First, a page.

"gizicki", cd/mp3 2016
With their new release "Gizicki" Rotterdam continues their sonic explorations of the magic formula of difference and repetition. The Viennese duo (Susanne Amann - cello & electronics; Michael Klauser - guitar, tuba & electronics) masterfully balances mathematical precision and dynamic instrumental play.
"Gizicki" evokes monotone dances, mantric recitatives and undulant sound clusters: anti-climactic, mechanic, de-emotionalised as if it were the ceremonial music of a machine cult. Rotterdam succeed in setting free the immersive, hypnotic potential of repetitive loops, while training our senses. For what appears on surface as mechanical, machine-like, and indeed, non-human forces closer attention to the diversity of tone colours and the dynamics shades of the acoustic instruments recorded live. The subtle nuances of strumming, bowing, tapping and plucking as well as the overtones keep the tension.
"Gizicki" is a sparse and airy sound construction: a piece of sober ecstasy, fractal intensity and acoustic loop-archeology between proto-techno, skeletonised krautrock, early American minimal music and asketic rite, whose utopian impetus is to exploit the man/ machine dichotomy aesthetically. (Shilla Strelka)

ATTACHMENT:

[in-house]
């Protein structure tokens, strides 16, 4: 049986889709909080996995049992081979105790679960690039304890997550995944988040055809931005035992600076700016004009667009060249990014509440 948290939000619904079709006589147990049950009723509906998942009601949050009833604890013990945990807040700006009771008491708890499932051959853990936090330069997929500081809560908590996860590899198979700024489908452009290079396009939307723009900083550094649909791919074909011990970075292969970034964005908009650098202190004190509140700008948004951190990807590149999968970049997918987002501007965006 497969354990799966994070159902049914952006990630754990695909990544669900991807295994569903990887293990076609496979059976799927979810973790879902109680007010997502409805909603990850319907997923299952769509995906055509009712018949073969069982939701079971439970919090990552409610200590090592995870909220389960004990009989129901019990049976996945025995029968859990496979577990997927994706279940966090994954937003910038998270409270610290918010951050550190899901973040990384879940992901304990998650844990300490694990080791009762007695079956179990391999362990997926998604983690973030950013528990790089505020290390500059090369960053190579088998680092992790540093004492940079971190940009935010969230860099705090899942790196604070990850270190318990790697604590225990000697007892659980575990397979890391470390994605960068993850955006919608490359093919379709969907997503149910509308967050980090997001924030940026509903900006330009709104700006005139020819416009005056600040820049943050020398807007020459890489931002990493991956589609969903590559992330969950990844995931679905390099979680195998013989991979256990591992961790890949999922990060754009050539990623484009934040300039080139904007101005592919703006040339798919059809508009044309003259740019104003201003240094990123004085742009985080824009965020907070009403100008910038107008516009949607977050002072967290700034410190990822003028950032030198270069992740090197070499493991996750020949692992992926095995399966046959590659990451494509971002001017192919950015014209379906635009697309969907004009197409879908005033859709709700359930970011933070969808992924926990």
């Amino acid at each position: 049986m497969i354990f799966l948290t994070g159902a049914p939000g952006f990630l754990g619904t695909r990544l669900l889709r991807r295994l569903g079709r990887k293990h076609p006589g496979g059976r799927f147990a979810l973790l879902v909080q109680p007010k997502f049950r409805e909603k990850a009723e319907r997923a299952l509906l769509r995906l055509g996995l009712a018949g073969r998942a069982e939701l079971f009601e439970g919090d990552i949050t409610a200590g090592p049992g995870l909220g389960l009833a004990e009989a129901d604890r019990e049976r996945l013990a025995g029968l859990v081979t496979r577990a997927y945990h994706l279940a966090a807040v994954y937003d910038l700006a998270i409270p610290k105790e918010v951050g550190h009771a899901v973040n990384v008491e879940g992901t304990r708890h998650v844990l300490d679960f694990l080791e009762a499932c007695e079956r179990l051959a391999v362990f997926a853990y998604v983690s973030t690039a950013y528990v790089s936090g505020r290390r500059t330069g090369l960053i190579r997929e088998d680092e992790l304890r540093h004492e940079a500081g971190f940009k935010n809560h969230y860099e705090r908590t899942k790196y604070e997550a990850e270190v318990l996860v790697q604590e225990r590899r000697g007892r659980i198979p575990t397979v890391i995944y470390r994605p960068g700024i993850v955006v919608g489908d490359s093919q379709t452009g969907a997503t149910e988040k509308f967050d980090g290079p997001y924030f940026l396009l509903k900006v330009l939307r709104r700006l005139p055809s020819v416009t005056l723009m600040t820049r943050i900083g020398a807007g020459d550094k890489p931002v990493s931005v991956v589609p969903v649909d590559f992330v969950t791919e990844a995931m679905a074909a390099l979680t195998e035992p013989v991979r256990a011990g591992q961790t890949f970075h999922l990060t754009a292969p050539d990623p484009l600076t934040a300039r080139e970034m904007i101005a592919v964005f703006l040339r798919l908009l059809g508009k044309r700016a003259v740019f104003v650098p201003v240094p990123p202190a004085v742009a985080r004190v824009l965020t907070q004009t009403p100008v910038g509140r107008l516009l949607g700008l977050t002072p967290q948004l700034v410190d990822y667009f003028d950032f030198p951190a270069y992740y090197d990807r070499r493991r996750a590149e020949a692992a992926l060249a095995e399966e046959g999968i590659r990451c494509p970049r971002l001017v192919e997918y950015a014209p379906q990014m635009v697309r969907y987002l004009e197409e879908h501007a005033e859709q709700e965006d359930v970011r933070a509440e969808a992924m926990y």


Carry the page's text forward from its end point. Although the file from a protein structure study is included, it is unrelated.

/ Listen to snippets on soundcloud
"Cambodia", cd/mp3 2011
"Cambodia" (everest records) is the title of the debut album of the
Viennese duo rotterdam and is the result of a ten-year-long
experimental process. Far away from any conventions or traditional song
arrangements, Susanne Amann (cello, flute, electronics) and Michael
Klauser (acoustic guitar, electronics) create constantly pulsating
sound patterns that draw their power from the continuous compression of
sound elements. Their experimental and avantgardist tracks, mastered by
the Berliner Stefan Betke (Scape) and Kassian Troyer, are reduced to
the essential: minimalist beats and repetitive loops combine with
samples and acoustics, merging into instrumental sound paintings of an
extremely hypnotic, even danceable effect. Rotterdam celebrates the
power of monotony, which has rarely before sounded so varied.